Stereotypes bite back
Stock ethnic characters still appeal in Hollywood, but critics argue that they color a child's perceptions.
In a scene from "Shark Tale," the latest animated film from Dreamworks, a line of sharks waits to pay respects to the "codfather" of the reef, Don Lino. The great white fish, voiced by Robert De Niro, has just lost his two sons. Later, as Italian music plays in the background, the Don and various underlings exchange lines that could be lifted from any Mafia film all the way back to 1931's "Little Caesar."
"May whoever did this die a thousand deaths," says Giuseppe, a hammerhead. The filmmakers have said that the film is a comedic sendup of the old Italian mobster movies. But some Italian-Americans are not amused. A national organization is protesting the film's "tired cliché of Italians as mobsters."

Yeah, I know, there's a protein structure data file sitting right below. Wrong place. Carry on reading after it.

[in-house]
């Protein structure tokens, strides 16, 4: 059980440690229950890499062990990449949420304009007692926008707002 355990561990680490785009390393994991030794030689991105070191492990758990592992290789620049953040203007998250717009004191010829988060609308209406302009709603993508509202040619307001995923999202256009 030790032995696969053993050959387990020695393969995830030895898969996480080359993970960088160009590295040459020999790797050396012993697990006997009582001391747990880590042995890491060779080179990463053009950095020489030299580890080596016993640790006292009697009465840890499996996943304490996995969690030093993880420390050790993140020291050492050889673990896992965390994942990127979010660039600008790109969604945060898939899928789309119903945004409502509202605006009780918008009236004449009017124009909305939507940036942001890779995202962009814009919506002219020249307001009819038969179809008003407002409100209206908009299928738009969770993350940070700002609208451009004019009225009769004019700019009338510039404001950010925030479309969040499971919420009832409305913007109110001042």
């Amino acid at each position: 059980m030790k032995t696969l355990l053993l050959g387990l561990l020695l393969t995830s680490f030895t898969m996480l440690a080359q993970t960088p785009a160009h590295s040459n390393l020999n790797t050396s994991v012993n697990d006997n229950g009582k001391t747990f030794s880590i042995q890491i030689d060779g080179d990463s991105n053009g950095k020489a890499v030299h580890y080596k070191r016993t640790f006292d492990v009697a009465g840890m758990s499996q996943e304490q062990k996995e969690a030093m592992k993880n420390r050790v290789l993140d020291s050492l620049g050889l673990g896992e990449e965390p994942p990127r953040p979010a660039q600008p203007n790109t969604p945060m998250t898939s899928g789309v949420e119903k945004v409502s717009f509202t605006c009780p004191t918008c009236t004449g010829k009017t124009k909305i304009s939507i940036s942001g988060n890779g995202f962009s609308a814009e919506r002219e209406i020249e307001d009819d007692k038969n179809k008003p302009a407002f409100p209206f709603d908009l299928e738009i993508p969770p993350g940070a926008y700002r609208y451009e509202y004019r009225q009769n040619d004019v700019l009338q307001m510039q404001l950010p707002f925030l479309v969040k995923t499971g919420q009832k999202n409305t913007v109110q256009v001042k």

"It's negative stereotyping at its worst," says Lawrence Auriana, president of the New York-based Columbus Citizens Foundation, who saw the film at last month's Toronto Film Festival. "The sharks all have Italian names. They use Italian expressions and they are violent, criminal, and racist."
Concerns over ethnic and gender stereotypes in the media surface regularly, but some argue that they take on an added urgency when the audience is children. Young viewers, they say, aren't sophisticated enough to discern the stereotypes for what they are.
Warming to his theme, Mr. Auriana says he is surprised that the movie is produced by Dreamworks partner Stephen Spielberg. Auriana notes that the filmmaker once declared, "We are in a race against time for the conscious minds of young people and need to teach them the dangers of stereotyping."
Dreamworks spokesman Andy Spahn says the studio is proud of the final product and makes no excuses.
"We certainly take any concern that has been expressed seriously. In this case we don't think they're valid," says Mr. Spahn, noting that Mr. Spielberg was not directly involved with the film. "This is a family comedy that pokes fun at a number of film types and genres and doesn't demean anyone."